A how-to guide on gifting wine during the holidays

With some interesting facts, tips and tricks for buying, gifting and sipping, Modern Mississauga’s resident wine expert demystifies the world’s most interesting beverage.

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Wine makes a great gift, but giving wine is a difficult thing to do well. Here are some tips to take your wine-gifting to the next level this holiday season.

First of all, keep in mind that because we all shop at the LCBO, your gift might as well have the price tag right on the bottle. It takes about eight seconds to go on the LCBO website and find out the value of the wine you just received. Even if the recipient is not so superficial to look it up right away, if they enjoy the bottle and go looking for more, they will eventually know exactly what you spent.

That’s probably not a big deal for expensive one-off gifts, but if you’re buying a number of bottles for your staff or colleagues, it’s difficult to spend more than $20 a bottle. The super-savvy gifter will seek out an agency like The Living VineLe Sommelier or Henderik & Co. and buy a wine that’s NOT available in the LCBO (delivered to your door!). The downside is that you have to buy a whole case, but if you need 10 or 12 bottles, you can effectively hide how much you’ve spent with the added bonus of being able to gift a wine that’s normally only available in restaurants.

If you’re shopping for a real connoisseur, avoid pre-packaged wine gift boxes. It’s tempting, I know, with their cute wooden chests, rustic clasps and little information cards. But I promise you that a true wine lover would much prefer one spectacular $60 bottle than three mediocre-to-crappy wines in a branded box that they will never use again.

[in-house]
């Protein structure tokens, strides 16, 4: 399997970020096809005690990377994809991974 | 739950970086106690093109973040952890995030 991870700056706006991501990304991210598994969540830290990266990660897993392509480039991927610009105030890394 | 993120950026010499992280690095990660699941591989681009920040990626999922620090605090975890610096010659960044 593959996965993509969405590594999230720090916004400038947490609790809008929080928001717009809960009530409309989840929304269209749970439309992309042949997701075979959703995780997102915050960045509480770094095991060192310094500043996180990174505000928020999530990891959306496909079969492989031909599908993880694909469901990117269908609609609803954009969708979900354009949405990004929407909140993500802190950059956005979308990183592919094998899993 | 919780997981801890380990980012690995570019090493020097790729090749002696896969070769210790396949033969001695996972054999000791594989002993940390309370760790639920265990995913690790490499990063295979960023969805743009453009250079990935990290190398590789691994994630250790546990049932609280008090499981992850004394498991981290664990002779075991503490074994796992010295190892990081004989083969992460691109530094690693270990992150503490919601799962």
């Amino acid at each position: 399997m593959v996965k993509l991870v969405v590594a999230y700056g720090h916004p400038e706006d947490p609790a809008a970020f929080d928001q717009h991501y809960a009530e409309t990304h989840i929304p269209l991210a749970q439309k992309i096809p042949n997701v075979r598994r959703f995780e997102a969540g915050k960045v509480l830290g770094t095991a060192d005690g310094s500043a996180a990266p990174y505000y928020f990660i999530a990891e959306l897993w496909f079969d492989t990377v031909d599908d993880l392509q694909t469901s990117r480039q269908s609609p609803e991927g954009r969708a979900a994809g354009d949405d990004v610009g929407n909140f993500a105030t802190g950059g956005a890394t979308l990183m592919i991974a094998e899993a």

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On a related note, you may know that this particular connoisseur is partial to a specific wine: Bordeaux perhaps, or Cabernet Sauvignon from Napa Valley. Be warned that there aren’t really “great value” wines in many of the world’s most-famous winemaking regions; you’re going to have to spend a few bucks to get something good. Red Burgundy and Napa Cab are probably the toughest, running $70 or more for a really great wine. Chianti or Rioja could be the best – $30 can get you a remarkable bottle. But for all the other prestigious places, from Sonoma to Barolo, you should be willing to spend $40 to $60 for a memorable gift.

And if you’re not ready to break the bank for fermented grape juice, that’s okay too. Hopefully, the people on your list have more modest taste and a $25 bottle of Australian Shiraz will knock their socks off. But don’t be afraid to shop outside your (or their) comfort zone. Even for the less-experienced imbiber, there’s more to the wine world than Kiwi Sauvignon Blanc and Argentine Malbec. There are amazing $20 options from Southern Italy and France, Spain, Portugal or even Greece. Ask an LCBO product consultant for help, stop for a sip at the tasting bar and give a gift that will become their new favourite.

Got a wine question for our expert? Send them to sommontherun@gmail.com and engage with Tim Reed Manessy via Instagram and Twitter via @sommontherun
We’ll post answers to your wine questions on modernmississauga.com

Tim Reed Manessy [Sommelier CAPS, CMS] is a wine instructor at George Brown College, restaurant consultant, private & corporate event specialist and really annoying at a dinner party.